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Childhood Cancer Research: The Ultimate Summer Job

BY Jeremy Shatan

Childhood Cancer Research - The Ultimate Summer Job

This past summer there were two young lab assistants in Dr. Andrew Kung’s lab: Avery Hoffman and Jordana Cohen. Avery is a survivor of Non-Hodgkin lymphoma – and the Youth Chair of the Hope & Heroes Walk – who had some trepidation about returning to the hospital. Jordana is a longtime  supporter of childhood cancer. She has held fundraising events (like the recent Mud Run), collected in-kind donations for patients, and is interested in scientific research. Read below about their summer experiences working on childhood cancer research.

Avery Hoffman

I recently broke a promise. Six years ago, I swore to myself that I would never voluntarily go back to the hospital where I was treated for Non-Hodgkin Lymphoma. It’s not that the doctors and nurses weren’t terrific – they were. But the pain and smell of chemotherapy drugs, spinal injections and bone marrow samples were nothing that I wanted to remember. But in the end, I am thrilled that I reneged on my vow and returned to Columbia University Medical Center as a summer intern in pediatric cancer research. 

I worked alongside Dr. Filemon Dela Cruz who showed me the latest in cutting edge cancer research called Precision Medicine. The doctors explained that this kind of research would be the future of the treatment of not only cancer, but all diseases, and I got a front row seat to watch how it was done. As a cancer survivor nothing could have been more thrilling. I was captivated as the doctors harvested tumors from children at the hospital for study. I helped in studies which sequenced the DNA from kids’ cancer cells so the doctors could understand the genetic makeup of the specific cancer. I stood by as the team introduced those same cancerous cells into mice which they later harvested as tumors. It was fascinating to actually see how the staff tests new therapies on the mice to see what will work on the children – taking so much of the guesswork out of the process.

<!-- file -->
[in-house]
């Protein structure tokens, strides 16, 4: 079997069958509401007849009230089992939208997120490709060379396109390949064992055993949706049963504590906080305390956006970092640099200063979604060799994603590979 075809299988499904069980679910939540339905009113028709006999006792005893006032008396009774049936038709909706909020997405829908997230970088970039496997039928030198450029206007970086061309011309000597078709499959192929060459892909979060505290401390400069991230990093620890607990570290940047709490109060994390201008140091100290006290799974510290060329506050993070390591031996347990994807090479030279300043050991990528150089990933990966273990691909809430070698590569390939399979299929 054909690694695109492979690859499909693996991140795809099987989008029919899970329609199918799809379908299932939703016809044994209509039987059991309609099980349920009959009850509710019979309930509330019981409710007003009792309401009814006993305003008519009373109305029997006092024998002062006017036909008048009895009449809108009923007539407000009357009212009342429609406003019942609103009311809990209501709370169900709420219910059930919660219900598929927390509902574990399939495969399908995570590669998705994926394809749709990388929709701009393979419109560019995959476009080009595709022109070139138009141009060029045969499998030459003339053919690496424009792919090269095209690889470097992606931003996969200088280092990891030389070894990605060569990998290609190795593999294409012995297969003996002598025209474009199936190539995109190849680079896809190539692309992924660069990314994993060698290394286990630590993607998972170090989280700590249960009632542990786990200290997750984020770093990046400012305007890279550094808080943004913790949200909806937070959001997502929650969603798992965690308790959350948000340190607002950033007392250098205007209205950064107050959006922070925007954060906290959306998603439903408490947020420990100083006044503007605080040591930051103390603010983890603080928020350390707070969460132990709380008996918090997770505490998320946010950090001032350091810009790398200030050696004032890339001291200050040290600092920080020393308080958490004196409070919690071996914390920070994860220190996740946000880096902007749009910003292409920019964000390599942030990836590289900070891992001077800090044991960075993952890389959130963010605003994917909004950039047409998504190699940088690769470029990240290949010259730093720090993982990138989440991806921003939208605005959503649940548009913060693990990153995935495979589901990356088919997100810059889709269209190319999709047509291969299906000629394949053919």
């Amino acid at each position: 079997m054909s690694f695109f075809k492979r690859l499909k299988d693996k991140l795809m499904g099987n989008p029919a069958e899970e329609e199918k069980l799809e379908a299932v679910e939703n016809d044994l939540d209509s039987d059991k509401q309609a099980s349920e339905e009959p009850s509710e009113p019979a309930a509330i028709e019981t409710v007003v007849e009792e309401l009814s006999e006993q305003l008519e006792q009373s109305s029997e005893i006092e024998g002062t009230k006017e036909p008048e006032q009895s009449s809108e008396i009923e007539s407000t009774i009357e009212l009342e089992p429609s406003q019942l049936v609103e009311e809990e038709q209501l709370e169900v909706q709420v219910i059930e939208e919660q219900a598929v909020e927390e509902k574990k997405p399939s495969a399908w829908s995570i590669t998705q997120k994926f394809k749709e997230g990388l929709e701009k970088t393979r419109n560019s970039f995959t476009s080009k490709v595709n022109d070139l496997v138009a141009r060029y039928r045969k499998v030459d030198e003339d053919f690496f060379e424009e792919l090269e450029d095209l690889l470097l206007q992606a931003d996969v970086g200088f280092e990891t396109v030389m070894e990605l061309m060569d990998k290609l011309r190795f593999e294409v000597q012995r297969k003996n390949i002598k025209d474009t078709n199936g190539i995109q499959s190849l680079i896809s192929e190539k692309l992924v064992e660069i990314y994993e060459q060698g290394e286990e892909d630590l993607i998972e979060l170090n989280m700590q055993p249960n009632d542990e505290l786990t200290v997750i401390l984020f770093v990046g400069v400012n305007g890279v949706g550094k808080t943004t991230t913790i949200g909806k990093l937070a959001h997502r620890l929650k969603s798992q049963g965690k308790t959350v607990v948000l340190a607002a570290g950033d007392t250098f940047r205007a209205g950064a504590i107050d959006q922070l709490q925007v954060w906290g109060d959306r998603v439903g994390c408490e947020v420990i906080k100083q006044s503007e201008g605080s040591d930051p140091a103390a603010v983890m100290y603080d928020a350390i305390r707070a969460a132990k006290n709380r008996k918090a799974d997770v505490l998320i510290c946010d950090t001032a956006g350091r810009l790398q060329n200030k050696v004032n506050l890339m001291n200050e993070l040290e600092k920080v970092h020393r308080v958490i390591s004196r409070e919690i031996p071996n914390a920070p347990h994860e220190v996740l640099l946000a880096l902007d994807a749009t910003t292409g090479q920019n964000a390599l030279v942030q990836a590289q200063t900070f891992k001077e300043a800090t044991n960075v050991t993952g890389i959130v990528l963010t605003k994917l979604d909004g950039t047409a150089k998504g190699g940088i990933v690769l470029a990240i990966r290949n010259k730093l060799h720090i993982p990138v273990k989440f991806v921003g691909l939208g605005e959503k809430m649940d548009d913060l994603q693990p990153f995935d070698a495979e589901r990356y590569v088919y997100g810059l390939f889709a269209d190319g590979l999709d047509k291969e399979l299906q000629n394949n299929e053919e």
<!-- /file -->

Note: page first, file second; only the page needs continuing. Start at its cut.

Although I am sure that breaking a promise will never be the right thing to do – I am so happy I broke this one. I left my internship with a sense of pride in watching what the heroic doctors of Columbia University Medical Center are doing on the forefront of cancer research technology. I can’t help but hope that these new techniques will save so many future lives.

Jordana Cohen

For two summers now, I have worked in the Andrew Kung Lab with many professionals. Last summer I had the opportunity to work under the leadership of Sarah Tannenbaum, a post-fellow. This summer, I have had the great opportunity to work with renowned doctor, Filemon Dela Cruz.

For both summers I have worked on a portion of an exciting case study and have been able to perform experiments such as Western blots and RT-PCR. This research is focused on the identification of a novel chromosomal translocation that has been hypothesized to be responsible for the malignant phenotype of cells in a fibrosarcoma case. The project is promising and I am very happy to be working on parts of it. Although I have been working on the same project, these past two summers have been very different. I feel as though this summer I have had more independence to do experiments and engage in other aspects of research.

Also, this summer I have been able to share my experience with other kids in the lab, including cancer survivor Avery Hoffman. I think it’s really amazing that I was able to work alongside with him this summer. Not many people are able to do what he did and not many people can claim that they have had this opportunity. All I can say is that I am really lucky to have had the chance to work with him and am excited to do the same next summer.

Every day, after work, when I walk in the door my dad asks, “Have you found the cure yet?” What he hasn’t realized, and I hadn’t realized before, is the true intricacy of this science. After working in the lab, I have realized how complicated research is and the reality associated with discovery. Physicians and scientists are working meticulously and very hard to, as Dr. Kung always says, “Do our best for the kids of today, and do better for the kids of the future.” There is infinite hope and so much more to be explored and understood. Although there are many complications, the findings are boundless and the possibilities are endless.

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